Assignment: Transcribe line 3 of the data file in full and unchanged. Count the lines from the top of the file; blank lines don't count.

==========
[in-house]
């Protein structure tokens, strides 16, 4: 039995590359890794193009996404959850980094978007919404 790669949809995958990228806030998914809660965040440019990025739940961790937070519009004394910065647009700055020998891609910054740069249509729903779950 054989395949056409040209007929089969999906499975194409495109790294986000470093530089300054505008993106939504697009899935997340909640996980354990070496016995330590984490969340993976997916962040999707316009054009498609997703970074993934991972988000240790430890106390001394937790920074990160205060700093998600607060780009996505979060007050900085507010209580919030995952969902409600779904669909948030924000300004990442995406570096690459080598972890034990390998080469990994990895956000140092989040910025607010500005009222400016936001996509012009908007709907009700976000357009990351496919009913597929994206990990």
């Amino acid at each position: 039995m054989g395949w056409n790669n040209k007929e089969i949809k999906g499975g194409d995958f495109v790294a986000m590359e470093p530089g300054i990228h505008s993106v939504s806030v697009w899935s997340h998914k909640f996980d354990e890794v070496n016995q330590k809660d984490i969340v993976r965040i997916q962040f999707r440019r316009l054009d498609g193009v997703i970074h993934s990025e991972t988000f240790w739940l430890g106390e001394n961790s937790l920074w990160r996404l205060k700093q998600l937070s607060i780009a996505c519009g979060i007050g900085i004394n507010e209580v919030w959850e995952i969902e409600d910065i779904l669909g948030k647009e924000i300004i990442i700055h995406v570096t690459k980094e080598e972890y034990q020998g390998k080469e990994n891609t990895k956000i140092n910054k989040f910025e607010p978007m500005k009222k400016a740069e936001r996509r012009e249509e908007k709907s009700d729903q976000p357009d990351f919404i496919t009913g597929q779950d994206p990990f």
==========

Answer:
């Amino acid at each position: 039995m054989g395949w056409n790669n040209k007929e089969i949809k999906g499975g194409d995958f495109v790294a986000m590359e470093p530089g300054i990228h505008s993106v939504s806030v697009w899935s997340h998914k909640f996980d354990e890794v070496n016995q330590k809660d984490i969340v993976r965040i997916q962040f999707r440019r316009l054009d498609g193009v997703i970074h993934s990025e991972t988000f240790w739940l430890g106390e001394n961790s937790l920074w990160r996404l205060k700093q998600l937070s607060i780009a996505c519009g979060i007050g900085i004394n507010e209580v919030w959850e995952i969902e409600d910065i779904l669909g948030k647009e924000i300004i990442i700055h995406v570096t690459k980094e080598e972890y034990q020998g390998k080469e990994n891609t990895k956000i140092n910054k989040f910025e607010p978007m500005k009222k400016a740069e936001r996509r012009e249509e908007k709907s009700d729903q976000p357009d990351f919404i496919t009913g597929q779950d994206p990990f």